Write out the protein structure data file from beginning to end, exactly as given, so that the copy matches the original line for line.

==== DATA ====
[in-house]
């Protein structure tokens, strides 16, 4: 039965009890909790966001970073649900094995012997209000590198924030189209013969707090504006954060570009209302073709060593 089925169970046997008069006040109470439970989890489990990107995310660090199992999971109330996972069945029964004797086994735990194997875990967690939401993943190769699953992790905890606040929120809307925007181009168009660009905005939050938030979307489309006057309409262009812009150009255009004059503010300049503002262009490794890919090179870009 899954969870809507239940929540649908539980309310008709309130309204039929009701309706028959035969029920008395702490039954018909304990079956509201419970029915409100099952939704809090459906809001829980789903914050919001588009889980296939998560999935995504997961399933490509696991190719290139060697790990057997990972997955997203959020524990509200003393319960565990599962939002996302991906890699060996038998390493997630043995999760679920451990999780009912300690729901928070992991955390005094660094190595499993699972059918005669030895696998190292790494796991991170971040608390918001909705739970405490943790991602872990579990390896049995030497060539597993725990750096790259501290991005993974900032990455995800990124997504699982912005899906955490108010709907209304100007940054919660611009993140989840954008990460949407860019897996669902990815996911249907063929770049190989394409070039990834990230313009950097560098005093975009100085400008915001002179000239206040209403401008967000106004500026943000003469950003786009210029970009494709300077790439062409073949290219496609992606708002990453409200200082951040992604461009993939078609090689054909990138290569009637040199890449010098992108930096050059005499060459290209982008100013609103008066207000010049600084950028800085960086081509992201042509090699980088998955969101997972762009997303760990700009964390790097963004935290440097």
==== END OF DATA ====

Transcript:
[in-house]
């Protein structure tokens, strides 16, 4: 039965009890909790966001970073649900094995012997209000590198924030189209013969707090504006954060570009209302073709060593 089925169970046997008069006040109470439970989890489990990107995310660090199992999971109330996972069945029964004797086994735990194997875990967690939401993943190769699953992790905890606040929120809307925007181009168009660009905005939050938030979307489309006057309409262009812009150009255009004059503010300049503002262009490794890919090179870009 899954969870809507239940929540649908539980309310008709309130309204039929009701309706028959035969029920008395702490039954018909304990079956509201419970029915409100099952939704809090459906809001829980789903914050919001588009889980296939998560999935995504997961399933490509696991190719290139060697790990057997990972997955997203959020524990509200003393319960565990599962939002996302991906890699060996038998390493997630043995999760679920451990999780009912300690729901928070992991955390005094660094190595499993699972059918005669030895696998190292790494796991991170971040608390918001909705739970405490943790991602872990579990390896049995030497060539597993725990750096790259501290991005993974900032990455995800990124997504699982912005899906955490108010709907209304100007940054919660611009993140989840954008990460949407860019897996669902990815996911249907063929770049190989394409070039990834990230313009950097560098005093975009100085400008915001002179000239206040209403401008967000106004500026943000003469950003786009210029970009494709300077790439062409073949290219496609992606708002990453409200200082951040992604461009993939078609090689054909990138290569009637040199890449010098992108930096050059005499060459290209982008100013609103008066207000010049600084950028800085960086081509992201042509090699980088998955969101997972762009997303760990700009964390790097963004935290440097």